This week we handed the Zentangle Blog over to Jody Genovese, CZT, to find out what was possible when she asked herself, "How can I Help?"
Thank you Jody for sharing your story with us and the Zentangle community!
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Everyone who finds and practices Zentangle will tell you how much it has changed his or her life. I know what it has done for mine. The question is can you use it to help change someone else’s?
We’ve all heard so many stories of how other people have been able to use Zentangle to make amazing breakthroughs with children, elderly, veterans and even whole communities. Listening to or reading these accounts I was just amazed at this and though I believed every single story I heard, I wanted to experience it for myself. As I was getting my CZT certification in 2016 I remember thinking I want to be a part of that experience. If I could just help one person…
Fast forward to June of 2017. I had done some teaching and really enjoyed it, but I wanted more. I had tried making inroads at the hospital my husband works at but didn’t get too far. All of this would change during one of his work dinners. Usually I spend the night smiling and nodding and adding nothing to the conversation. This time would be different. Peter K. works on the foundation at the hospital and had arranged this particular get together. At one point he asked me what I do with my time, so I started to tell him about Zentangle. Normally this is met with an, “Oh, I’ve never heard of that, sounds interesting”, and the conversation ends there. But, he lit up, so I lit up. He wanted to know what it was, what it looked like and what I was doing with it. As we were leaving we walked out together and he asked me if I thought I might like to volunteer to teach it in some capacity at the hospital. I said yes and told him I hadn’t had any luck getting in touch with the right people so far. Turns out it was him.
The hospital had recently done a big renovation to their mental health clinic and he thought one particular program might be a good fit.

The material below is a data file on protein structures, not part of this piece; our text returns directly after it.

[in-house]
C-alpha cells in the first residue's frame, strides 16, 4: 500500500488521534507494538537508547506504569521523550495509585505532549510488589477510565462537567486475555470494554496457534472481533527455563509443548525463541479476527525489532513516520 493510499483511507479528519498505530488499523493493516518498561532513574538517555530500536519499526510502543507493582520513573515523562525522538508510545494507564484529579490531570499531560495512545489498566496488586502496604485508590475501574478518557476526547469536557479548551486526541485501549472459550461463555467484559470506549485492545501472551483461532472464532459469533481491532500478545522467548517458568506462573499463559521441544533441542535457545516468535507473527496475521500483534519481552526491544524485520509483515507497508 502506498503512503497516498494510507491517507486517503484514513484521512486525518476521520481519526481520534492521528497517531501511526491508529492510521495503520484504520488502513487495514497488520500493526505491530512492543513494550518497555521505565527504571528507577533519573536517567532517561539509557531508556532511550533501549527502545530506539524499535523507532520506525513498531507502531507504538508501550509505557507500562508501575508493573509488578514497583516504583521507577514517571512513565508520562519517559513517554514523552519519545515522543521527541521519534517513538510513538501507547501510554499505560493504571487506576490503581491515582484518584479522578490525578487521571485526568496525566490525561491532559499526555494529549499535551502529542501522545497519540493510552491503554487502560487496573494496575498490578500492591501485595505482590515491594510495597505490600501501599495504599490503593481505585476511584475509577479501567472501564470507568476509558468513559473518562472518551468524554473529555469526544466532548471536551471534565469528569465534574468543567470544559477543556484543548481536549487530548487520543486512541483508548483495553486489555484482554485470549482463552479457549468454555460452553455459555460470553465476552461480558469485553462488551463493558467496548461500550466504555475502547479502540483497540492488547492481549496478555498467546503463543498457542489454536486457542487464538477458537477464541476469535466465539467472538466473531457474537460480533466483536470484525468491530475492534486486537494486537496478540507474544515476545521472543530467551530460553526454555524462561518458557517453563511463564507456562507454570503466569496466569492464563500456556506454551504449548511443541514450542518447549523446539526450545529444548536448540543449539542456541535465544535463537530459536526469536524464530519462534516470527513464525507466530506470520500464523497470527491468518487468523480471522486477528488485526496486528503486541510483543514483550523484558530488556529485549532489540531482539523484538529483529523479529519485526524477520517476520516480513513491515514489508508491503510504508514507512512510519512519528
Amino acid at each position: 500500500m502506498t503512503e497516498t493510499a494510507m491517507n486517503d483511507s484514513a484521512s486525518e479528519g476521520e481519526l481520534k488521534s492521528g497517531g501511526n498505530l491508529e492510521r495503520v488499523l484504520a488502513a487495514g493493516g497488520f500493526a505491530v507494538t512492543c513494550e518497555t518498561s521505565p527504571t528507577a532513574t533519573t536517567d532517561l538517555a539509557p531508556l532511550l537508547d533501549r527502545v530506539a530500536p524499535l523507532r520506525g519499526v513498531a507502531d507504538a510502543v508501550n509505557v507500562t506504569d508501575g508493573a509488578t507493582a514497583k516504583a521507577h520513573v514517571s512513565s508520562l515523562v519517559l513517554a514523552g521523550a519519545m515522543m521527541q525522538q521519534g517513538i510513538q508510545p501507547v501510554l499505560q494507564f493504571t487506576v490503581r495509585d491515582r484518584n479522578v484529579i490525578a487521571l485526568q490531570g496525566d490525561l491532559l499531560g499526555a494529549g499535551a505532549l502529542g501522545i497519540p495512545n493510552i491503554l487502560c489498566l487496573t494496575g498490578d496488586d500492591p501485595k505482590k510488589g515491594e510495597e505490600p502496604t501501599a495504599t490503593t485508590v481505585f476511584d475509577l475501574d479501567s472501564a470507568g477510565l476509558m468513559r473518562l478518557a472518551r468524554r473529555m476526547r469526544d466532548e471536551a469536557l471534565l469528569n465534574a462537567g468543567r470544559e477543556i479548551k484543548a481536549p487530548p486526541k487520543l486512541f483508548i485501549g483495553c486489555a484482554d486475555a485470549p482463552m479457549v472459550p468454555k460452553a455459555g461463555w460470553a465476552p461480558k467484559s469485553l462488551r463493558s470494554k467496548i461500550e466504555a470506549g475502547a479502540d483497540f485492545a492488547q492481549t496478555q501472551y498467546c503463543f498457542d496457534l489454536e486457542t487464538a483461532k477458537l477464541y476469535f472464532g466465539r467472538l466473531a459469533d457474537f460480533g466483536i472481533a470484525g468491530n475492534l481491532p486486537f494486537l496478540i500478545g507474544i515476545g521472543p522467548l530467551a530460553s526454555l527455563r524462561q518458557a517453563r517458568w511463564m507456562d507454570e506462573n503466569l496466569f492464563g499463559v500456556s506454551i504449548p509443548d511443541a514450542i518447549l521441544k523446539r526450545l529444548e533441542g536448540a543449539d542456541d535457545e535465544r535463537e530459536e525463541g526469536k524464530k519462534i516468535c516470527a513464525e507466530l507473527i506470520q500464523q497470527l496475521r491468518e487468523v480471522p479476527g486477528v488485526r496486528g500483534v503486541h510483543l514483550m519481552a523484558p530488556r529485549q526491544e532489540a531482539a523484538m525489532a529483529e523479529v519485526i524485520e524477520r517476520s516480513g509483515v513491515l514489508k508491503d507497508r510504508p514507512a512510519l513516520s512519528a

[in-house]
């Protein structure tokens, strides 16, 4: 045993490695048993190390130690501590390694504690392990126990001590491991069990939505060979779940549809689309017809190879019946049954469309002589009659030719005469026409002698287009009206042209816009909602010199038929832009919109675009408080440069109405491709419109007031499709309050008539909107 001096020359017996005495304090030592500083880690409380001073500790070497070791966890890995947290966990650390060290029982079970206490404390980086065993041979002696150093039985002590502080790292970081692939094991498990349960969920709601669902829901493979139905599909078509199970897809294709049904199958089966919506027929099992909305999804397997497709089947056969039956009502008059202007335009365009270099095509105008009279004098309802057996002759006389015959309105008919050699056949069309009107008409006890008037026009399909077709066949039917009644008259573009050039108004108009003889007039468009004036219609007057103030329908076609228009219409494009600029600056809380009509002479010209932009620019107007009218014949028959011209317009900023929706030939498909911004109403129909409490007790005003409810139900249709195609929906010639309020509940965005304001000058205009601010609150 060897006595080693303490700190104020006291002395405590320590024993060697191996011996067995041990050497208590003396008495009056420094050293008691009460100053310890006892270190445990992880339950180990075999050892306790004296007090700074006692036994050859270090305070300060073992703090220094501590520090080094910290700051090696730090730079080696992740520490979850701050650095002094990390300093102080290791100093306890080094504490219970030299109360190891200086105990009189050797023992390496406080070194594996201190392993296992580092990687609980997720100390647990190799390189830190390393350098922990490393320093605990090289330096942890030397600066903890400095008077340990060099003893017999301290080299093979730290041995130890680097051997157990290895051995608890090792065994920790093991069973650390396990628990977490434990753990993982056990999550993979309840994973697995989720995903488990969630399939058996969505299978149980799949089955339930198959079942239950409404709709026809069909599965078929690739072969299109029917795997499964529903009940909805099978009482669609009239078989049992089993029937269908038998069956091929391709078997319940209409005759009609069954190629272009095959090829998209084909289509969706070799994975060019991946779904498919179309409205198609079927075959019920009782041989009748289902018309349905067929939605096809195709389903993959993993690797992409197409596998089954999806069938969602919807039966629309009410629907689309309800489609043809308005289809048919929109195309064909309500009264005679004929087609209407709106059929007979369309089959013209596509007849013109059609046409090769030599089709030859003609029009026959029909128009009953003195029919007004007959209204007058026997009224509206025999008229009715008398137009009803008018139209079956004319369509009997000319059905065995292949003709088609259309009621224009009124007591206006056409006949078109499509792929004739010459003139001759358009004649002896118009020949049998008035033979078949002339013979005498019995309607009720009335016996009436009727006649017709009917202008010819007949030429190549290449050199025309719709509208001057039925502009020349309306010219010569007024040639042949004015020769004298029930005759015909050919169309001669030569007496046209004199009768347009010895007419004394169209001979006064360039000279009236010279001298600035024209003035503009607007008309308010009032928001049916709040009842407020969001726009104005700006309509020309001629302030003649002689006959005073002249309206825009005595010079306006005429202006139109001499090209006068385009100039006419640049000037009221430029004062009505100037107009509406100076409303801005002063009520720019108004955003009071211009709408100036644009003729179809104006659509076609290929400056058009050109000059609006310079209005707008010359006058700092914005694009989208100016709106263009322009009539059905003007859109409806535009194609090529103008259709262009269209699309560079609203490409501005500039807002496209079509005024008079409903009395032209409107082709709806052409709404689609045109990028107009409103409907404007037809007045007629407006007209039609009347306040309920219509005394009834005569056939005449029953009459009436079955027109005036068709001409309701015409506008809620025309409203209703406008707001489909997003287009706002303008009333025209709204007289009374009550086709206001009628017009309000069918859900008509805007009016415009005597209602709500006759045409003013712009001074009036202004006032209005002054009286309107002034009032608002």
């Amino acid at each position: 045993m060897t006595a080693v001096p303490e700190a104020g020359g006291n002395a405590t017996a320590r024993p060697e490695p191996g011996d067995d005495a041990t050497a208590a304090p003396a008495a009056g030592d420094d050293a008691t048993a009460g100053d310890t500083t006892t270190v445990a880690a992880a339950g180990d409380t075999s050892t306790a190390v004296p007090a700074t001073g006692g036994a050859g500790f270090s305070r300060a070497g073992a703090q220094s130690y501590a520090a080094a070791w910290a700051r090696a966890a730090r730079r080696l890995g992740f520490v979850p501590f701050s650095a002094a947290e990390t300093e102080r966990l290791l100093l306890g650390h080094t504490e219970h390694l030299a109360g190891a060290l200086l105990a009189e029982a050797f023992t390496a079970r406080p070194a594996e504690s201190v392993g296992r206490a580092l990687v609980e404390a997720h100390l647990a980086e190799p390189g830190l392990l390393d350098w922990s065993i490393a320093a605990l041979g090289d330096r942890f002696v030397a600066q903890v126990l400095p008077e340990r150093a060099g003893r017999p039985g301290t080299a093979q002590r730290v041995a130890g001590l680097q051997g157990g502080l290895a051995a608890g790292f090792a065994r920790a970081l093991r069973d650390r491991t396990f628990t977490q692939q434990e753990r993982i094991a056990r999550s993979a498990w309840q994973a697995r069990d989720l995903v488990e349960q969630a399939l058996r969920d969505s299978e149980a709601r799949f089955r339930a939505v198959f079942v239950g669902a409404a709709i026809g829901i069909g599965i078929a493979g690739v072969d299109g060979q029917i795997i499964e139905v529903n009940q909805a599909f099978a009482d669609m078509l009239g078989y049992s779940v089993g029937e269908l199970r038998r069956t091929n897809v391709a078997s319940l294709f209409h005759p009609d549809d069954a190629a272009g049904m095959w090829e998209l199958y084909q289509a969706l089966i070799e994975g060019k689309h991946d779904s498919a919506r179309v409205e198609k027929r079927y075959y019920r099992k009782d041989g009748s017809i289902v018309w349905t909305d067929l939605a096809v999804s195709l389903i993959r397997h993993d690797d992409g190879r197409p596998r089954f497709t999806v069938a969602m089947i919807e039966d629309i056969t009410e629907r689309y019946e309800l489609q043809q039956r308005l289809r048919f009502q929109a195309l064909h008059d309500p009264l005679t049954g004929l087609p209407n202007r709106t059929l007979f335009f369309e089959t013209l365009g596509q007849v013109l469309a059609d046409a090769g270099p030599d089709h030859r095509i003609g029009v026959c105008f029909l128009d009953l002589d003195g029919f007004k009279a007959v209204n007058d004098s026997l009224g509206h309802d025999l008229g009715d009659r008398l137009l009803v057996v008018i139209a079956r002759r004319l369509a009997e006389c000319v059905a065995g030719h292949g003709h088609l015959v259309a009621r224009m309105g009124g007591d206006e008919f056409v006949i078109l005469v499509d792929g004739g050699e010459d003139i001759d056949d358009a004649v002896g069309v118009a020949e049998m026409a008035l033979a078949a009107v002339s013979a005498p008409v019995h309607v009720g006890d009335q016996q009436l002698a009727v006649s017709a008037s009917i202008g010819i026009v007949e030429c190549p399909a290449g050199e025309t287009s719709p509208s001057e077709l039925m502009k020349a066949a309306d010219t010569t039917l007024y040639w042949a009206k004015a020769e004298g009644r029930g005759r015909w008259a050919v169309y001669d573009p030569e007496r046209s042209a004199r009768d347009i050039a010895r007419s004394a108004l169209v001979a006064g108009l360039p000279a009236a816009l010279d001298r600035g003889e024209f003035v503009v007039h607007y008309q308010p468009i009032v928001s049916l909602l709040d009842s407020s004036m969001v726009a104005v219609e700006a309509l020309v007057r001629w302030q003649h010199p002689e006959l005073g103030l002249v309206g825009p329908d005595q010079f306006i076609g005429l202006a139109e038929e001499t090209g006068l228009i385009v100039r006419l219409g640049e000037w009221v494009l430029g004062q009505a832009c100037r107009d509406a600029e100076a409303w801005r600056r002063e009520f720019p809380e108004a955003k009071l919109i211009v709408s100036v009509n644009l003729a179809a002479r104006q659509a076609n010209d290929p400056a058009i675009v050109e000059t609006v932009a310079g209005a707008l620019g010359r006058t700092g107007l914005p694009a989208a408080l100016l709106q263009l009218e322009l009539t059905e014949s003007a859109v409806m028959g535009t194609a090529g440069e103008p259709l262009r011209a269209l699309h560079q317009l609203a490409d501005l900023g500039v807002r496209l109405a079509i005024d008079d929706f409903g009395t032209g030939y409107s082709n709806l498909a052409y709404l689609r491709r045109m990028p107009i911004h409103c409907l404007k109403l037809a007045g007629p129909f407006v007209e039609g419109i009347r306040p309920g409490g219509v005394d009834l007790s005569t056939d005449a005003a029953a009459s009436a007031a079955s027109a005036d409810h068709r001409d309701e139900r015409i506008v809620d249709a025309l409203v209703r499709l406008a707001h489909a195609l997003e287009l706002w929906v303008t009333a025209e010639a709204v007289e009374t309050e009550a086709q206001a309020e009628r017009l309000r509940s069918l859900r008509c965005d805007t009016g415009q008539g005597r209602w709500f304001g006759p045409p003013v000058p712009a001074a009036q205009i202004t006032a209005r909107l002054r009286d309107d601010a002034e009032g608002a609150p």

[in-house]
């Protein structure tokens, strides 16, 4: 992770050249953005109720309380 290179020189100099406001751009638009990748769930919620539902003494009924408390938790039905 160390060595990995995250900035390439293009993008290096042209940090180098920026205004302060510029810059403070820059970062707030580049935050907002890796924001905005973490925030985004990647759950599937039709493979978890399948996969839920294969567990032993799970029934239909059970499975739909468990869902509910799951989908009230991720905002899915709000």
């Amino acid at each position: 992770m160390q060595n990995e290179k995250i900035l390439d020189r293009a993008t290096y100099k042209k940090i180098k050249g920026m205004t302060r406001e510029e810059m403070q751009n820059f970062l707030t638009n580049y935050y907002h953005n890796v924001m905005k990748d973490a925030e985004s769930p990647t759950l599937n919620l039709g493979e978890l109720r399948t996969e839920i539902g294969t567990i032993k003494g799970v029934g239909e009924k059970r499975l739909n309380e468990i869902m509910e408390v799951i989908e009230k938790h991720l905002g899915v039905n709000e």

Within two weeks he arranged a tour of the facility with the Clinical Manager, Mary. She was also excited. She officially asked me to join and the process began. I would report to Laura, the supervisor of an out-patient program called PROS (Personalized Recovery Oriented Services). This program is for people who are nearing the end of their treatment program and are ready to get back into the community in whatever capacity that might mean for them. I would teach Zentangle once a week as part of the curriculum the clients could choose from.
Because this is a healthcare facility there were many things that had to happen before I could start. From August to December I took two exams required by the hospital for HIPAA and security, got a physical, updated my vaccinations, met all of the counselors, met the potential students, shadowed the counselors to become familiar with the program, and promoted my class. I was finally ready and would begin January 16, 2018. To say I was a little nervous was putting it mildly. These people expected nothing of me, but I felt like they deserved more than I had to offer.
Throughout my intake process the subject of supplies came up a few times because I stressed the importance of teaching with authentic Zentangle materials. As is typical in these situations budgets are pretty tight. I had mentioned to Laura that I met Peter O. from Sakura at ZenAgain in November 2016 and he had kindly donated materials for me to use in my cousin’s elementary school art class. She asked me if I could reach out to him. All I could think is what a big mouth I had. I did nothing for a week. I thought about telling her that I reached out to him and he said no, but I don’t lie, so I put on my big girl pants and emailed him. I reminded him who I was and asked him if I could trouble him for two boxes of Pigma pens because I didn’t think the Microns would be a good fit. He emailed me back right away and said normally they don’t do this because they get many requests, but because he remembered who I was and what I was trying to accomplish he could help me out. I sent him the address of the clinic and my contact info and he immediately called me. We had an amazing conversation about mental health, how to approach this and how to get started. He told me he would send me more than pens. True to his word he sent me a box that I could barely lift myself. To say I am grateful for him is an understatement. His only request was that I share my experience so that other CZTs who may be thinking of doing something like this will realize it can be done. After talking with Rick and Maria at Kripalu this past May, this is my opportunity to honor his request.
For the first two sessions (sessions run 12 weeks) my class has been Tuesday afternoons from 1:30-3:00pm. The classes are usually 45 minutes, so 90 minutes is foreign to these folks. I started with 10 people in my first class and after 45 minutes had several people just get up and leave. Once we straightened out the scheduling issue I was able to maintain anywhere from 6-10 people. The directors were amazed as after lunch this part of the facility empties out quickly. Some of the classes in the PROS program, such as mine, are voluntary, so though a class may be recommended by a counselor, it is up to the client to show up. The people I had were amazing.